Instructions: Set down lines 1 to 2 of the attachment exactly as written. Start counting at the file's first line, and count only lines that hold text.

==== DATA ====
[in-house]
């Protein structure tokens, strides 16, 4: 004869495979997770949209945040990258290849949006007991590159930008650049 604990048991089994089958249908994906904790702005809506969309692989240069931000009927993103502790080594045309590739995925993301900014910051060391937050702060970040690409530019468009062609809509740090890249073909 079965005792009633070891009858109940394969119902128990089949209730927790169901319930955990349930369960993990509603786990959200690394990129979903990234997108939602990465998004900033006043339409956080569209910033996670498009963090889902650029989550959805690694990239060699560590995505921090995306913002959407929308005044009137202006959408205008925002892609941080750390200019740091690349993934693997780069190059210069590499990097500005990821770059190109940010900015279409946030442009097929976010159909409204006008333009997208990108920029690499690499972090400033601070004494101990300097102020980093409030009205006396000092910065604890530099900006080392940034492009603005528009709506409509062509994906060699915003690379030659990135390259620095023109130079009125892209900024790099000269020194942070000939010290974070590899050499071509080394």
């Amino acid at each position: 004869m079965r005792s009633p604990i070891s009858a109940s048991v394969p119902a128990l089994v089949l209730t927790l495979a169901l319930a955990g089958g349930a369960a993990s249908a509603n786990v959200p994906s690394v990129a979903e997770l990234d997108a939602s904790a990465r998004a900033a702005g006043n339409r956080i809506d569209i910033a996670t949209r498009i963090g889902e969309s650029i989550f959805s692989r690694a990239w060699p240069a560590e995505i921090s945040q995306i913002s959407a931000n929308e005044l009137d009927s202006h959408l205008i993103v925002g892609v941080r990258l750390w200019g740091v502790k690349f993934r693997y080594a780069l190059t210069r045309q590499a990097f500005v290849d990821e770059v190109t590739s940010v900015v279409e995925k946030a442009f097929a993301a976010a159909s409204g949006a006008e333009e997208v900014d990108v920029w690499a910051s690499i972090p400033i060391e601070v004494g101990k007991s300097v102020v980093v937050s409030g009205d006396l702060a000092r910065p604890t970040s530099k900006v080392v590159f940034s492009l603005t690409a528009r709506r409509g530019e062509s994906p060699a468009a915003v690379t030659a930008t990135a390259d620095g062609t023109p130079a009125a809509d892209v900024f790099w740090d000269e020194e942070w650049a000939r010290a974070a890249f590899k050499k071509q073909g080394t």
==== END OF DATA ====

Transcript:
[in-house]
């Protein structure tokens, strides 16, 4: 004869495979997770949209945040990258290849949006007991590159930008650049 604990048991089994089958249908994906904790702005809506969309692989240069931000009927993103502790080594045309590739995925993301900014910051060391937050702060970040690409530019468009062609809509740090890249073909 079965005792009633070891009858109940394969119902128990089949209730927790169901319930955990349930369960993990509603786990959200690394990129979903990234997108939602990465998004900033006043339409956080569209910033996670498009963090889902650029989550959805690694990239060699560590995505921090995306913002959407929308005044009137202006959408205008925002892609941080750390200019740091690349993934693997780069190059210069590499990097500005990821770059190109940010900015279409946030442009097929976010159909409204006008333009997208990108920029690499690499972090400033601070004494101990300097102020980093409030009205006396000092910065604890530099900006080392940034492009603005528009709506409509062509994906060699915003690379030659990135390259620095023109130079009125892209900024790099000269020194942070000939010290974070590899050499071509080394």